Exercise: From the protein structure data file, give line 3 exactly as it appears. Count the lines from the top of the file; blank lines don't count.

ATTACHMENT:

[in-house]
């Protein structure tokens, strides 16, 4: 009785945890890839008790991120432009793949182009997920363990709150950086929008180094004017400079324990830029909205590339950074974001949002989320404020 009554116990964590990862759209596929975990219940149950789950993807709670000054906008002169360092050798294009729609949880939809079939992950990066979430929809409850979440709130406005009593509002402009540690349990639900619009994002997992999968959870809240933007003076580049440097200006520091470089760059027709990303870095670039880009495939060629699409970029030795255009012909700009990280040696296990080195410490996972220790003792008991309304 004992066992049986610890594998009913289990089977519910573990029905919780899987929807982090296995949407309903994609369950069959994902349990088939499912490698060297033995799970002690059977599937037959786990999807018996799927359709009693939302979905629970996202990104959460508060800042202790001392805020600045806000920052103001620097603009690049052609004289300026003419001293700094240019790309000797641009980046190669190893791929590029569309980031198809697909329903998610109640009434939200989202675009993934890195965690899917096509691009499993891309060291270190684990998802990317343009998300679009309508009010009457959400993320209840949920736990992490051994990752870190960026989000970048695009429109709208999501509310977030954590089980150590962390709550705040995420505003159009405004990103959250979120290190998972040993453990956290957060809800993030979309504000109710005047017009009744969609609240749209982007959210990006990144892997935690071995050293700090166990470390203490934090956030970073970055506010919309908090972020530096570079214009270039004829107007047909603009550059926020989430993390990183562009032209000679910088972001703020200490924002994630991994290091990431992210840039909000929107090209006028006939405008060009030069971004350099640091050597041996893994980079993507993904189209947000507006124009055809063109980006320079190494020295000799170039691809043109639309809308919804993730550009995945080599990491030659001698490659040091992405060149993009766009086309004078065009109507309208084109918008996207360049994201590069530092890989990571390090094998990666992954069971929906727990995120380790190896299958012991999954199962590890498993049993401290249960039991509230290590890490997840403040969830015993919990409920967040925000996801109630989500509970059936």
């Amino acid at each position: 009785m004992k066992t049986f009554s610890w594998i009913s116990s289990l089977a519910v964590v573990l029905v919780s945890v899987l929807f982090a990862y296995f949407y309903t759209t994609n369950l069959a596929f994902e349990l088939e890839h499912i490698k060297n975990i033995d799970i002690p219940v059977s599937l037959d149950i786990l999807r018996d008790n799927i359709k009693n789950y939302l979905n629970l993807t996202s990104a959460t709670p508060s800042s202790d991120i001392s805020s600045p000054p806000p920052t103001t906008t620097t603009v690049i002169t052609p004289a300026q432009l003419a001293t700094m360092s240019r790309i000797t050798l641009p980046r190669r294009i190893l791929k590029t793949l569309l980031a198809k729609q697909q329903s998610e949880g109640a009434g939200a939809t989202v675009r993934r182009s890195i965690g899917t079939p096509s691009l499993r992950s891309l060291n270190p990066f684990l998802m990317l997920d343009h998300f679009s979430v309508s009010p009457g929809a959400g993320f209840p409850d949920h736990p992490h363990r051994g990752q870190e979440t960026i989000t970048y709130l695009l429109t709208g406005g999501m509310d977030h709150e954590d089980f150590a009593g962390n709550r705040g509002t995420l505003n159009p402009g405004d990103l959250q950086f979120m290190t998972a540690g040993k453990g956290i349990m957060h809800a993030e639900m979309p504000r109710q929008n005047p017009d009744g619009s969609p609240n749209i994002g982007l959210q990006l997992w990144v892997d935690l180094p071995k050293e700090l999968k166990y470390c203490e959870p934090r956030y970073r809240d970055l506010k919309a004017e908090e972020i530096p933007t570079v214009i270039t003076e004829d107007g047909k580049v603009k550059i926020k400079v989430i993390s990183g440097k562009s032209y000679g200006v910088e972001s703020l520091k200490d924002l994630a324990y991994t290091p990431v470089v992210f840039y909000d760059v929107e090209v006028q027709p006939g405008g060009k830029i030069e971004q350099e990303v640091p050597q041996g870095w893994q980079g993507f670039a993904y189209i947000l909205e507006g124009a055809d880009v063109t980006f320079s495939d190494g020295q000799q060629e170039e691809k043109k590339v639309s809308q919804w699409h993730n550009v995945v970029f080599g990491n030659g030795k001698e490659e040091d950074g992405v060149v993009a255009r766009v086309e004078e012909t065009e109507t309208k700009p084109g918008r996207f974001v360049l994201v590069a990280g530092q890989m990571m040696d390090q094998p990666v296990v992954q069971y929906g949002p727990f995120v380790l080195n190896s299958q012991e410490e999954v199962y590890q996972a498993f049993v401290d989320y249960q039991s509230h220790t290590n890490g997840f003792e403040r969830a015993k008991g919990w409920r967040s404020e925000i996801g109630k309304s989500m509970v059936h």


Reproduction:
């Amino acid at each position: 009785m004992k066992t049986f009554s610890w594998i009913s116990s289990l089977a519910v964590v573990l029905v919780s945890v899987l929807f982090a990862y296995f949407y309903t759209t994609n369950l069959a596929f994902e349990l088939e890839h499912i490698k060297n975990i033995d799970i002690p219940v059977s599937l037959d149950i786990l999807r018996d008790n799927i359709k009693n789950y939302l979905n629970l993807t996202s990104a959460t709670p508060s800042s202790d991120i001392s805020s600045p000054p806000p920052t103001t906008t620097t603009v690049i002169t052609p004289a300026q432009l003419a001293t700094m360092s240019r790309i000797t050798l641009p980046r190669r294009i190893l791929k590029t793949l569309l980031a198809k729609q697909q329903s998610e949880g109640a009434g939200a939809t989202v675009r993934r182009s890195i965690g899917t079939p096509s691009l499993r992950s891309l060291n270190p990066f684990l998802m990317l997920d343009h998300f679009s979430v309508s009010p009457g929809a959400g993320f209840p409850d949920h736990p992490h363990r051994g990752q870190e979440t960026i989000t970048y709130l695009l429109t709208g406005g999501m509310d977030h709150e954590d089980f150590a009593g962390n709550r705040g509002t995420l505003n159009p402009g405004d990103l959250q950086f979120m290190t998972a540690g040993k453990g956290i349990m957060h809800a993030e639900m979309p504000r109710q929008n005047p017009d009744g619009s969609p609240n749209i994002g982007l959210q990006l997992w990144v892997d935690l180094p071995k050293e700090l999968k166990y470390c203490e959870p934090r956030y970073r809240d970055l506010k919309a004017e908090e972020i530096p933007t570079v214009i270039t003076e004829d107007g047909k580049v603009k550059i926020k400079v989430i993390s990183g440097k562009s032209y000679g200006v910088e972001s703020l520091k200490d924002l994630a324990y991994t290091p990431v470089v992210f840039y909000d760059v929107e090209v006028q027709p006939g405008g060009k830029i030069e971004q350099e990303v640091p050597q041996g870095w893994q980079g993507f670039a993904y189209i947000l909205e507006g124009a055809d880009v063109t980006f320079s495939d190494g020295q000799q060629e170039e691809k043109k590339v639309s809308q919804w699409h993730n550009v995945v970029f080599g990491n030659g030795k001698e490659e040091d950074g992405v060149v993009a255009r766009v086309e004078e012909t065009e109507t309208k700009p084109g918008r996207f974001v360049l994201v590069a990280g530092q890989m990571m040696d390090q094998p990666v296990v992954q069971y929906g949002p727990f995120v380790l080195n190896s299958q012991e410490e999954v199962y590890q996972a498993f049993v401290d989320y249960q039991s509230h220790t290590n890490g997840f003792e403040r969830a015993k008991g919990w409920r967040s404020e925000i996801g109630k309304s989500m509970v059936h």